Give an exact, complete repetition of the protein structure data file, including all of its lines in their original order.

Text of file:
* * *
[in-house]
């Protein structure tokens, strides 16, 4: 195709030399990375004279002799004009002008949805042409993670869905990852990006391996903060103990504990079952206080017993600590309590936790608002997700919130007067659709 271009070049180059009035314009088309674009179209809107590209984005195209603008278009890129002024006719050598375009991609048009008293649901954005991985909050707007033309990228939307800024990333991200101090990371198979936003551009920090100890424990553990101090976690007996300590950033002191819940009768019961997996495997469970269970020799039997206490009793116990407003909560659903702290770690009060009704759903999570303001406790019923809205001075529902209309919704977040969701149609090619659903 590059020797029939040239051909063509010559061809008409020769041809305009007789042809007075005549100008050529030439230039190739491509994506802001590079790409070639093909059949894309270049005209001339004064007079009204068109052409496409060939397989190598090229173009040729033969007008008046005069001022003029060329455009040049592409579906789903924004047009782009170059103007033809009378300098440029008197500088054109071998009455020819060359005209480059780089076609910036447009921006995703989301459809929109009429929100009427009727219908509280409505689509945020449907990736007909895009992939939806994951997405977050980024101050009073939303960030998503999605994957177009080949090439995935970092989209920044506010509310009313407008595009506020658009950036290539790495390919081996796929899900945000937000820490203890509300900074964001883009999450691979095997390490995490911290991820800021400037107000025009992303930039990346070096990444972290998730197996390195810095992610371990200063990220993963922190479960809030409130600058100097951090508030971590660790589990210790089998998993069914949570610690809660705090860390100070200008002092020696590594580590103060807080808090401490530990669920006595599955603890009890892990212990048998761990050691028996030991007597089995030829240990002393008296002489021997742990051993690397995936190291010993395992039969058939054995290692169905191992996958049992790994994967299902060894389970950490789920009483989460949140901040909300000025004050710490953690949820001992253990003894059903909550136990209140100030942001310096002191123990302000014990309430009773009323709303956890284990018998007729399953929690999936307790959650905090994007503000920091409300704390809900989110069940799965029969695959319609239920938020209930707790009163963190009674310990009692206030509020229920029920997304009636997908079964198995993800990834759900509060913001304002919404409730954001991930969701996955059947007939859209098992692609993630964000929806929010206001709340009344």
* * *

[in-house]
């Protein structure tokens, strides 16, 4: 195709030399990375004279002799004009002008949805042409993670869905990852990006391996903060103990504990079952206080017993600590309590936790608002997700919130007067659709 271009070049180059009035314009088309674009179209809107590209984005195209603008278009890129002024006719050598375009991609048009008293649901954005991985909050707007033309990228939307800024990333991200101090990371198979936003551009920090100890424990553990101090976690007996300590950033002191819940009768019961997996495997469970269970020799039997206490009793116990407003909560659903702290770690009060009704759903999570303001406790019923809205001075529902209309919704977040969701149609090619659903 590059020797029939040239051909063509010559061809008409020769041809305009007789042809007075005549100008050529030439230039190739491509994506802001590079790409070639093909059949894309270049005209001339004064007079009204068109052409496409060939397989190598090229173009040729033969007008008046005069001022003029060329455009040049592409579906789903924004047009782009170059103007033809009378300098440029008197500088054109071998009455020819060359005209480059780089076609910036447009921006995703989301459809929109009429929100009427009727219908509280409505689509945020449907990736007909895009992939939806994951997405977050980024101050009073939303960030998503999605994957177009080949090439995935970092989209920044506010509310009313407008595009506020658009950036290539790495390919081996796929899900945000937000820490203890509300900074964001883009999450691979095997390490995490911290991820800021400037107000025009992303930039990346070096990444972290998730197996390195810095992610371990200063990220993963922190479960809030409130600058100097951090508030971590660790589990210790089998998993069914949570610690809660705090860390100070200008002092020696590594580590103060807080808090401490530990669920006595599955603890009890892990212990048998761990050691028996030991007597089995030829240990002393008296002489021997742990051993690397995936190291010993395992039969058939054995290692169905191992996958049992790994994967299902060894389970950490789920009483989460949140901040909300000025004050710490953690949820001992253990003894059903909550136990209140100030942001310096002191123990302000014990309430009773009323709303956890284990018998007729399953929690999936307790959650905090994007503000920091409300704390809900989110069940799965029969695959319609239920938020209930707790009163963190009674310990009692206030509020229920029920997304009636997908079964198995993800990834759900509060913001304002919404409730954001991930969701996955059947007939859209098992692609993630964000929806929010206001709340009344």